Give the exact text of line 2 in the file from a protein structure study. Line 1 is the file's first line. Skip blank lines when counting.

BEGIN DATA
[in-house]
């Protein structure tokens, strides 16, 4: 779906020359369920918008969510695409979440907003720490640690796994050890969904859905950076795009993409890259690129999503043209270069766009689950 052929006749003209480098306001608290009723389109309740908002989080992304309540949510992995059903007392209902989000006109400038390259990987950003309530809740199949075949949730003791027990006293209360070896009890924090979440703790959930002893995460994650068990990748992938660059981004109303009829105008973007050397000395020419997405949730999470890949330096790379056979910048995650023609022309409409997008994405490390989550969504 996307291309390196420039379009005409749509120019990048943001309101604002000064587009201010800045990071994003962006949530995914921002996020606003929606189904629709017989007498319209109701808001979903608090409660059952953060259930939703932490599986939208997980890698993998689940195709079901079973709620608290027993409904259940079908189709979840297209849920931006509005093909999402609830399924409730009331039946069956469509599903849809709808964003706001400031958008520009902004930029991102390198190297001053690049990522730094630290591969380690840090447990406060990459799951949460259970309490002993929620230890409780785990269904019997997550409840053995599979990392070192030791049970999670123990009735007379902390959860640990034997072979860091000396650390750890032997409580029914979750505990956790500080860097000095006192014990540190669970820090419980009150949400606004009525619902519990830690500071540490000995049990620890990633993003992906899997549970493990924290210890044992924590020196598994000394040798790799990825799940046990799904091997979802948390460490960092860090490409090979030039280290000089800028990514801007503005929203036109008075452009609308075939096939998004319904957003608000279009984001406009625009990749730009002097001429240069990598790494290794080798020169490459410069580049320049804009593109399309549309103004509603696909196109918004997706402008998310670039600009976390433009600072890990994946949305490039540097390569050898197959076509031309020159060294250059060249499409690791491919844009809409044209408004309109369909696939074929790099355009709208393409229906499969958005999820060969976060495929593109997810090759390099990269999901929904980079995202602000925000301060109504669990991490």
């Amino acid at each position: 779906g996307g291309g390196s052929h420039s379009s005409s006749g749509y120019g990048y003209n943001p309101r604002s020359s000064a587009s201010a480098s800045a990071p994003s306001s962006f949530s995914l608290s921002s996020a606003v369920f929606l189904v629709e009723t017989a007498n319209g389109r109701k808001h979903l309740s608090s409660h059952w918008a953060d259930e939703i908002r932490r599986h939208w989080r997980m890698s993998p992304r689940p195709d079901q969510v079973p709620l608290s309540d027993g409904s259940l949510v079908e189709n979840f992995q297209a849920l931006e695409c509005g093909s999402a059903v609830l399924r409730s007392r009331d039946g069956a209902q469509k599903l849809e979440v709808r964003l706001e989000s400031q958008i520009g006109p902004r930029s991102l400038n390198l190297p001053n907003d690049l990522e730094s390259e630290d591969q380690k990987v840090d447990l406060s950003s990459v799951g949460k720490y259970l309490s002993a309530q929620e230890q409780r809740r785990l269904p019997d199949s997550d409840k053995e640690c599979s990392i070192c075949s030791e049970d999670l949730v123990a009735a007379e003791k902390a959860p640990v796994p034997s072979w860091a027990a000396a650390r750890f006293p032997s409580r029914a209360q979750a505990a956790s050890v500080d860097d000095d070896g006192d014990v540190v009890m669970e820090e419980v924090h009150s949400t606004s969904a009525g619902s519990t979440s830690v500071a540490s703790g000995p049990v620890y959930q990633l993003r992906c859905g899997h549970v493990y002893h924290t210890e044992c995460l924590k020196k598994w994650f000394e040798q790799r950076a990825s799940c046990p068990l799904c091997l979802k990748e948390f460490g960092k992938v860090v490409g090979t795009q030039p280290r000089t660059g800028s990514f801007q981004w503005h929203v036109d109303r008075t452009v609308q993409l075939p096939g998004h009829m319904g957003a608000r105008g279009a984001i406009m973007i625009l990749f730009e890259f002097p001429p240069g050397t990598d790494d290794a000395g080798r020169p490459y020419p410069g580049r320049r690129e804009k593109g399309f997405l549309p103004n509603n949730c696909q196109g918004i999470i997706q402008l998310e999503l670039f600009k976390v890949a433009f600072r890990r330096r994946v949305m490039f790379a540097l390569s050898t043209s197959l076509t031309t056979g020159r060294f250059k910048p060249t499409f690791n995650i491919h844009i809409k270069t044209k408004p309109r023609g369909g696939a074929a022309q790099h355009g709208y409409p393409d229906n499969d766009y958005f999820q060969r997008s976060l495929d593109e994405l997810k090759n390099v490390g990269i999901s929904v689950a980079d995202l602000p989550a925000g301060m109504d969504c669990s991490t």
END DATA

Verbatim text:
């Protein structure tokens, strides 16, 4: 779906020359369920918008969510695409979440907003720490640690796994050890969904859905950076795009993409890259690129999503043209270069766009689950 052929006749003209480098306001608290009723389109309740908002989080992304309540949510992995059903007392209902989000006109400038390259990987950003309530809740199949075949949730003791027990006293209360070896009890924090979440703790959930002893995460994650068990990748992938660059981004109303009829105008973007050397000395020419997405949730999470890949330096790379056979910048995650023609022309409409997008994405490390989550969504 996307291309390196420039379009005409749509120019990048943001309101604002000064587009201010800045990071994003962006949530995914921002996020606003929606189904629709017989007498319209109701808001979903608090409660059952953060259930939703932490599986939208997980890698993998689940195709079901079973709620608290027993409904259940079908189709979840297209849920931006509005093909999402609830399924409730009331039946069956469509599903849809709808964003706001400031958008520009902004930029991102390198190297001053690049990522730094630290591969380690840090447990406060990459799951949460259970309490002993929620230890409780785990269904019997997550409840053995599979990392070192030791049970999670123990009735007379902390959860640990034997072979860091000396650390750890032997409580029914979750505990956790500080860097000095006192014990540190669970820090419980009150949400606004009525619902519990830690500071540490000995049990620890990633993003992906899997549970493990924290210890044992924590020196598994000394040798790799990825799940046990799904091997979802948390460490960092860090490409090979030039280290000089800028990514801007503005929203036109008075452009609308075939096939998004319904957003608000279009984001406009625009990749730009002097001429240069990598790494290794080798020169490459410069580049320049804009593109399309549309103004509603696909196109918004997706402008998310670039600009976390433009600072890990994946949305490039540097390569050898197959076509031309020159060294250059060249499409690791491919844009809409044209408004309109369909696939074929790099355009709208393409229906499969958005999820060969976060495929593109997810090759390099990269999901929904980079995202602000925000301060109504669990991490």